Twelve-year-old Tsoavana, 15-year-old Faneva and their mother, Ramartina, pound rice in tandem to separate the husk from the grain. The family was paid to prepare the rice, a laborious process, in preparation for my 23-year-old neighbor’s birthday party several months ago. Vanessa Paolella photo

I thought I knew what it was like to work hard.

When I was a student at Bates College, I balanced a science-heavy course load while managing the college newspaper and competing in three varsity sports. Most days, I left my dorm at 7 a.m. and didn’t return until nearly midnight because I had so much to do. It was exhausting.

Then, I came to Madagascar and learned how much more difficult life can be.

Nothing here is easy. Preparing rice for dinner is often an hours-long process. All laundry is washed by hand. And for many people, even buying something as simple as an umbrella necessitates biking 16 miles on rough dirt roads.

And then we have folks in Maine who think walking to Lisbon Street from the Lincoln Street parking garage is too much effort.

Yes, I have these sorts of thoughts quite often.


It’s not just the adults, either. I am regularly put to shame by 12-year-old girls who haul water like it’s air and wield shovels as deftly as their American counterparts navigate TikTok.

Often, students walking by my garden simply grab the shovel from my hands and do my work for me out of pity.

I’d feel embarrassed if I weren’t so impressed. Digging holes for Holly Ewing’s soil class my senior year at Bates simply wasn’t enough to prepare me for this kind of hard labor, despite her best efforts.

A Malagasy man pushes a bicycle loaded with sacks of charcoal through my village. Men often walk these “gasy tomobiles” for miles under the burning sun. Vanessa Paolella photo

To be clear, my life is as easy as it gets in Madagascar. I buy all of my rice ready to boil, and my water pump is located just 15 feet from my house. When I walk or bike to Ambalavao, I do so knowing I could have easily afforded the $2 round-trip fare.

The people around me, however, don’t have the same resources as I do. Those who don’t work hard don’t eat. After all, many families grow most of their own food.

But even those who are diligent sometimes go hungry.


Three weeks ago, I walked to Ambalavao with my wonderful 20-year-old friend Sarobidy, her mother and her friend to sell fruit.

I knew they had no plans to eat lunch that day. But what I didn’t realize was that they hadn’t eaten breakfast, either. Money was tight, and their rice fields weren’t yet ready to be harvested.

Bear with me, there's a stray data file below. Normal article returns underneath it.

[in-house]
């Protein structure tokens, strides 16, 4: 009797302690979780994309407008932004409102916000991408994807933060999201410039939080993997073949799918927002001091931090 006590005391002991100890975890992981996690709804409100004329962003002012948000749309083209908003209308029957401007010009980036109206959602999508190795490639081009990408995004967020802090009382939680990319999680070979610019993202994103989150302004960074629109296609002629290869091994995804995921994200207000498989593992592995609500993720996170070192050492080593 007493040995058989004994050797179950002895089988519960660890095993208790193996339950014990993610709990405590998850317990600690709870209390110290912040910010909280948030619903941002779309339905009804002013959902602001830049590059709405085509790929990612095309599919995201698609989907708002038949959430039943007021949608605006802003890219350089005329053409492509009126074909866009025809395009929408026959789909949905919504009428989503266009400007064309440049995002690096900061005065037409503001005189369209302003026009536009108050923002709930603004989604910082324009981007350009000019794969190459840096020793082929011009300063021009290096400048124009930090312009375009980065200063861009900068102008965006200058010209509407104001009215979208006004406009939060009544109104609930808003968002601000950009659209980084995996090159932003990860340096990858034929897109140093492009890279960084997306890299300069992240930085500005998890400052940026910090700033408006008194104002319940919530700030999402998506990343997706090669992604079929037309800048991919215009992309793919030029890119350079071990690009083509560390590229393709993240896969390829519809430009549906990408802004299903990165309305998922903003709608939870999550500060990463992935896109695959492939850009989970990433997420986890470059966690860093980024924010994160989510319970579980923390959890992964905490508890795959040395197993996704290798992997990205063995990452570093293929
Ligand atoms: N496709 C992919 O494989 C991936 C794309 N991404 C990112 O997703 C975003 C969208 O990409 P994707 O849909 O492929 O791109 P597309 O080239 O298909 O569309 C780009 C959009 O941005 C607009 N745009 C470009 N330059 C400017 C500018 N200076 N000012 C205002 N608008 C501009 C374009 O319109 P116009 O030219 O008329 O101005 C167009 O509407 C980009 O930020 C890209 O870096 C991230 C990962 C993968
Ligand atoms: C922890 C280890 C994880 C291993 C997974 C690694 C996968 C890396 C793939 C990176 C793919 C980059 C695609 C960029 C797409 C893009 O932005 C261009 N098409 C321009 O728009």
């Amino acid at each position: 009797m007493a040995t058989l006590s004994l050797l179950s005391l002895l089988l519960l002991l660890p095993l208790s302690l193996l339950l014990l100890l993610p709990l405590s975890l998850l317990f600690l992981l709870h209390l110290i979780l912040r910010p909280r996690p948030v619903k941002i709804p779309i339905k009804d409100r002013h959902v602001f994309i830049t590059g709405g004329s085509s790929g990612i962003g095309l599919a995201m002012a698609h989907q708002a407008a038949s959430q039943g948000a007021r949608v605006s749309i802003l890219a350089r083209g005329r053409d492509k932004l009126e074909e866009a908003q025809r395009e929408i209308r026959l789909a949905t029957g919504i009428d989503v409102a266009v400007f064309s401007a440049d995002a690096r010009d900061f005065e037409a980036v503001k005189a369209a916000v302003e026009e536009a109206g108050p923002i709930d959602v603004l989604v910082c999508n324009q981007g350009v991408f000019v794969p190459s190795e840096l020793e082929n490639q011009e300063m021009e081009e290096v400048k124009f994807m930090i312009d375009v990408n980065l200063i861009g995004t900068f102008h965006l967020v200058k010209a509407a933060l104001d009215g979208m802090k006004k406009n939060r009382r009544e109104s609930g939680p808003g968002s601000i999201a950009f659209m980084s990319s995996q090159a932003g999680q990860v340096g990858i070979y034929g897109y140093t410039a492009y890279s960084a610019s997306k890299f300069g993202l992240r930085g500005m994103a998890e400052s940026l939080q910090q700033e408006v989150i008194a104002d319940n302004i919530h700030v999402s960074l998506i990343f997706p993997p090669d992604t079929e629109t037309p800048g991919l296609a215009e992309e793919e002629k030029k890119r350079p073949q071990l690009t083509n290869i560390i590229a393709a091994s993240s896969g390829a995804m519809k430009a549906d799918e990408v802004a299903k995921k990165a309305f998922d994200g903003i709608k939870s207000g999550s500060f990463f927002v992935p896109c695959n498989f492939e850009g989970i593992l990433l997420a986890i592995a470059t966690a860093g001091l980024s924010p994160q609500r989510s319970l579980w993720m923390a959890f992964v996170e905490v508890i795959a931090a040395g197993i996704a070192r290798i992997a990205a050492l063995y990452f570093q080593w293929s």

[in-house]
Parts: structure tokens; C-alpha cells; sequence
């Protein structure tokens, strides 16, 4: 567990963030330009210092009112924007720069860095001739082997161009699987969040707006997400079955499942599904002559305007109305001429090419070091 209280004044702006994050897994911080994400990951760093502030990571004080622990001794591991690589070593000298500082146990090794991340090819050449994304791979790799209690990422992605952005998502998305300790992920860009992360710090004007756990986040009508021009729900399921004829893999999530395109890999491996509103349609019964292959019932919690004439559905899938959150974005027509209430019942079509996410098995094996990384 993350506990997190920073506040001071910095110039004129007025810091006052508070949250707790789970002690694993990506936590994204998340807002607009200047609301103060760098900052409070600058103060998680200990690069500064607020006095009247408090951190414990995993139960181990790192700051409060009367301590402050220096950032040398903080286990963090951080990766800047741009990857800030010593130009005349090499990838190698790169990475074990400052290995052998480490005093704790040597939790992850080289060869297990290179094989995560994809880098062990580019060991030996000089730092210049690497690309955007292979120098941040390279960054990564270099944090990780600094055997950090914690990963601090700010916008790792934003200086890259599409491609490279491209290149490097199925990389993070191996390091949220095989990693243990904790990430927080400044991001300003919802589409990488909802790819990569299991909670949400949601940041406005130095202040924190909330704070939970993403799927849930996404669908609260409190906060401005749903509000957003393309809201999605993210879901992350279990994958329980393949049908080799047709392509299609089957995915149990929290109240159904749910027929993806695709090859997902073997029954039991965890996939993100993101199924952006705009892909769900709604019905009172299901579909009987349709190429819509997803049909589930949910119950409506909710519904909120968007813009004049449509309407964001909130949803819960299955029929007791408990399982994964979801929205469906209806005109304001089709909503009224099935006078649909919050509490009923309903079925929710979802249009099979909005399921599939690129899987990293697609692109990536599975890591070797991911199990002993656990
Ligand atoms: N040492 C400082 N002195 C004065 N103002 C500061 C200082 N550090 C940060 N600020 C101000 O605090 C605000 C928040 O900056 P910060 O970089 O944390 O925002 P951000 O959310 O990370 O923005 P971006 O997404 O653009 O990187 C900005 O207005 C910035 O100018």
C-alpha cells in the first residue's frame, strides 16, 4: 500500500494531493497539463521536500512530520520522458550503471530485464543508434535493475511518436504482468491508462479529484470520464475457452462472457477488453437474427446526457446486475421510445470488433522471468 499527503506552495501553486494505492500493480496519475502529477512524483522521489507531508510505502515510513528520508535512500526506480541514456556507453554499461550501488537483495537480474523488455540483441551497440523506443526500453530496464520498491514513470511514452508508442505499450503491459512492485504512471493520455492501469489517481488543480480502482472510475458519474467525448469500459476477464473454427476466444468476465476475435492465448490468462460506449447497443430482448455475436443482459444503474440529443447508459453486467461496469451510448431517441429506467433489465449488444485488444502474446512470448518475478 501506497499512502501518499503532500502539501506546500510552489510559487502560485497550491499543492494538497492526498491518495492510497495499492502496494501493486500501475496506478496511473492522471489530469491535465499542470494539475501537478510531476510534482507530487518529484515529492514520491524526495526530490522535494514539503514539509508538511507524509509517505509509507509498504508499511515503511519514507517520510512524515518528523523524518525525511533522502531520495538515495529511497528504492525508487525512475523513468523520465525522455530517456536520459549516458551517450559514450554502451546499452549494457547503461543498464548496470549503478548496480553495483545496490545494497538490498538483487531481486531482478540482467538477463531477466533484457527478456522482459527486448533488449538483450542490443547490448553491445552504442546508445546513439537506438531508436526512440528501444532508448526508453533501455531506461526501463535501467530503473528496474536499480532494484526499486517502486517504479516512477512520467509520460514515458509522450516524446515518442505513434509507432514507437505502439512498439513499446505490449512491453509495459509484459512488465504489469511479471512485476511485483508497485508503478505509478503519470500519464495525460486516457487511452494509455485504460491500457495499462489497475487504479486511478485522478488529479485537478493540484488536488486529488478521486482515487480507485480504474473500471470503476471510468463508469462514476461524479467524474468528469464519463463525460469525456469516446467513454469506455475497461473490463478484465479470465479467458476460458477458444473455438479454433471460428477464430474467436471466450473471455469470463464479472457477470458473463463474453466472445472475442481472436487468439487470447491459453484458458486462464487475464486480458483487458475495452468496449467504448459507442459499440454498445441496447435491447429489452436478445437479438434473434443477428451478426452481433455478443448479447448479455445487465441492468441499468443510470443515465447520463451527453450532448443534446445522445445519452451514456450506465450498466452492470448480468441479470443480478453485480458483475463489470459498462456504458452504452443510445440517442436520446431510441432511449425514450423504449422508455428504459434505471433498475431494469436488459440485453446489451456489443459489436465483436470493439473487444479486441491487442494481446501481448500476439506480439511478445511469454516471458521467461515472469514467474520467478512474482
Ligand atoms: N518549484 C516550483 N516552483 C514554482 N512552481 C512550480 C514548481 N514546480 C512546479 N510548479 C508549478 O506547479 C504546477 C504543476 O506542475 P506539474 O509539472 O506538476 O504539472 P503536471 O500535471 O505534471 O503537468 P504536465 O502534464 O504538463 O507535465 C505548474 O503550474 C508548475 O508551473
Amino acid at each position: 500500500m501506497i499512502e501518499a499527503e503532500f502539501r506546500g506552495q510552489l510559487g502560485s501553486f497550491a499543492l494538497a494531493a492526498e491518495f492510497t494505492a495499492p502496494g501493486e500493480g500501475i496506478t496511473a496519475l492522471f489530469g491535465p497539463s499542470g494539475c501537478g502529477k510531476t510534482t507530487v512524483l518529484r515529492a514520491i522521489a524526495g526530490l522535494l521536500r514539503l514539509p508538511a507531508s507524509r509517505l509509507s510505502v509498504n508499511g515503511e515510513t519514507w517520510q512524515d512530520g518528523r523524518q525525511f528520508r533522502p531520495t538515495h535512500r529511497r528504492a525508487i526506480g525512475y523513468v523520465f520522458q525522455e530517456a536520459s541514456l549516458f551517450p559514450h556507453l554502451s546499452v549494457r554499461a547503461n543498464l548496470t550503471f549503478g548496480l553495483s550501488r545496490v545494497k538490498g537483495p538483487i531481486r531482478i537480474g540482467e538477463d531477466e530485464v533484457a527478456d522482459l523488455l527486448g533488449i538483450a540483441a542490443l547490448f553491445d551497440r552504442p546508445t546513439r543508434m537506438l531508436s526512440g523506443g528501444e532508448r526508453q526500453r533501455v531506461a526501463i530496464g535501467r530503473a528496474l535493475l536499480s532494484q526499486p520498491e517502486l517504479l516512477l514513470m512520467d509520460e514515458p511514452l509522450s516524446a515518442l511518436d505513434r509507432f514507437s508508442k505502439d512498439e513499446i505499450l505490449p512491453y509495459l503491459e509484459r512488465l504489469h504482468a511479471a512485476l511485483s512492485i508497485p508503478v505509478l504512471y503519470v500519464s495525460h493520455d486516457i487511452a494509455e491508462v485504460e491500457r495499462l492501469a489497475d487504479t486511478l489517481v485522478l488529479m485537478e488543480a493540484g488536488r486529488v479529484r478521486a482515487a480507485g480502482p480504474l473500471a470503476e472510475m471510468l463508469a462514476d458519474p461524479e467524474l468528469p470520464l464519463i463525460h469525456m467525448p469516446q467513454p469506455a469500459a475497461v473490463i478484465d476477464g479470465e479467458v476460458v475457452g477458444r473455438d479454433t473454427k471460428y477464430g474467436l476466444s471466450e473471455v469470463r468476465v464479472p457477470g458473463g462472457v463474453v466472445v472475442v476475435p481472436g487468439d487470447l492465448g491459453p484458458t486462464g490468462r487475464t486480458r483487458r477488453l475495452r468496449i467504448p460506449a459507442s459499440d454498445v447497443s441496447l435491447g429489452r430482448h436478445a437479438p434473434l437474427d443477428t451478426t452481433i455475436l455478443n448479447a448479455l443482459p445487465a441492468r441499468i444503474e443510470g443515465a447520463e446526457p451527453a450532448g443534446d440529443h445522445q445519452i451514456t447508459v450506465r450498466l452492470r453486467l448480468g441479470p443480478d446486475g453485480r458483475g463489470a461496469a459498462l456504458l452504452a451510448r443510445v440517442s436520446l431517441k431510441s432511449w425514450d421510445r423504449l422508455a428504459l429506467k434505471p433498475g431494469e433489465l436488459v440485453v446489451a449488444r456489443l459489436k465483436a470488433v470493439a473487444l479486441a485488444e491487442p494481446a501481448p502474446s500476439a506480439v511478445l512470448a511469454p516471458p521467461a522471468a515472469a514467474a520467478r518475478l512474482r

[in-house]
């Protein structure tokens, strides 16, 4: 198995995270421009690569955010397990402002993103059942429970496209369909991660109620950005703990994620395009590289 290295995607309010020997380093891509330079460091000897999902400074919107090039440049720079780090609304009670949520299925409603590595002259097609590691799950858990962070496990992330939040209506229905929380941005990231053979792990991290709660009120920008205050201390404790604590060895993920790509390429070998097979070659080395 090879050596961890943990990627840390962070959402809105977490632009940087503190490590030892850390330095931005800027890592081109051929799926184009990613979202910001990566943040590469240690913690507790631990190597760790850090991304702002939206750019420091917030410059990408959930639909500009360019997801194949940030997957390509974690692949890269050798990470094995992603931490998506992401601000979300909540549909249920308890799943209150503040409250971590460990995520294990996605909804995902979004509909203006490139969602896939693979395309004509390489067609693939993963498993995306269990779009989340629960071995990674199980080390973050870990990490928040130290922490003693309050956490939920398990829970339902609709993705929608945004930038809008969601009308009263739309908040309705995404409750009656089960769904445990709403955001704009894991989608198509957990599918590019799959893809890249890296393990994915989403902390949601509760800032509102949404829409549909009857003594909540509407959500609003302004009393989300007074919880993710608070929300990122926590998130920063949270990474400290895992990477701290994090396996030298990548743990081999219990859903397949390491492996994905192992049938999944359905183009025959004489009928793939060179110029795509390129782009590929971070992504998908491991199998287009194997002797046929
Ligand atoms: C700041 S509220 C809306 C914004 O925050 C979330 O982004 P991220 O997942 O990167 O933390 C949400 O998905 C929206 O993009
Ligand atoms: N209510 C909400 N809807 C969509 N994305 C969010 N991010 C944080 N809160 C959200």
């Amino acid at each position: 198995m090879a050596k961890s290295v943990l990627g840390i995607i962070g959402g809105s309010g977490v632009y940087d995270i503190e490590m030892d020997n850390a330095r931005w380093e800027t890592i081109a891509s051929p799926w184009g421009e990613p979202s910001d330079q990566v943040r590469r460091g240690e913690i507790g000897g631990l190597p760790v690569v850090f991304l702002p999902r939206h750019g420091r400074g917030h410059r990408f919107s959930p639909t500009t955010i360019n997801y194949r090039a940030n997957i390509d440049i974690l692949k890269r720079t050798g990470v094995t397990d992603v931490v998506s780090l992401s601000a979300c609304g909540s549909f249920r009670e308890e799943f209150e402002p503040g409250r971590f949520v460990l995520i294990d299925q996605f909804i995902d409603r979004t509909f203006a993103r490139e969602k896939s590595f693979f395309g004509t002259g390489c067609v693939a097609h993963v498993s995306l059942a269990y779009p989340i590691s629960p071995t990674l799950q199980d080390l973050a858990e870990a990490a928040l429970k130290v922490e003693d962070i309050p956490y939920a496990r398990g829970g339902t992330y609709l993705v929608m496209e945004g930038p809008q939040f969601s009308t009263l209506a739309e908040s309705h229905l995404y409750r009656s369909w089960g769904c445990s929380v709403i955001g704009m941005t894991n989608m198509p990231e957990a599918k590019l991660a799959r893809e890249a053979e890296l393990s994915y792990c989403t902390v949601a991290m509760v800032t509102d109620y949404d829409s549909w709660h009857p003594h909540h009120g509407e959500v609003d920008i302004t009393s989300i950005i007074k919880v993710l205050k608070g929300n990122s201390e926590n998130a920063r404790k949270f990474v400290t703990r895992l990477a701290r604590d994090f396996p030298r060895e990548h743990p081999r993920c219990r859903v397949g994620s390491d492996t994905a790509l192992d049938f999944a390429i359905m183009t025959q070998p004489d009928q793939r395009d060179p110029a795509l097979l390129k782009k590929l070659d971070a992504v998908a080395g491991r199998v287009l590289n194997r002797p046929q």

Their first proper meal that day came only after selling fruit all day and walking 16 miles round-trip with babies and goods in hand. That’s like walking from downtown Lewiston to Gray via Route 202. Dark had already fallen by the time they lit their charcoal stove.

My friend Sarobidy carried a 15-pound bag of guava on her head for most of the 8 miles to Ambalavao three weeks ago. This is a common method for transporting heavy good here. Vanessa Paolella photo

It was a grueling trip, with little reward. For all their effort, Sarobidy and her mom earned the equivalent of less than 50 cents selling guava and unripe papaya.

That Wednesday was full of highs and lows. I feel privileged to have been able to learn more about the experience of market sellers here, while knowing my next meal wasn’t contingent on the profits.

But sometimes, I also feel a sense of hopelessness for my friend, her family and others around me. In a country as poor as Madagascar, even those who work hard struggle to make ends meet.


There are few jobs here, especially in the rural areas. And even if you’re lucky enough to find one, the pay is often inconsistent. My host sister’s husband, a security guard for the commune, hasn’t received a paycheck in nearly a year.

Even so, Sarobidy and her family are trying. They recently built two food stalls in front of their house to sell fried bread and fruit.

Today, while hanging out in my house, Sarobidy told me that the profit on the bread is especially good. On market day, they usually sell about 100 of the palm-sized breads, earning a profit of 2,000 ariaries, she said, equivalent to just under 50 cents.

The scene at the weekly farmers’ market in Ambalavao at noon last Wednesday. Often, there’s too many sellers and not enough buyers. Vanessa Paolella photo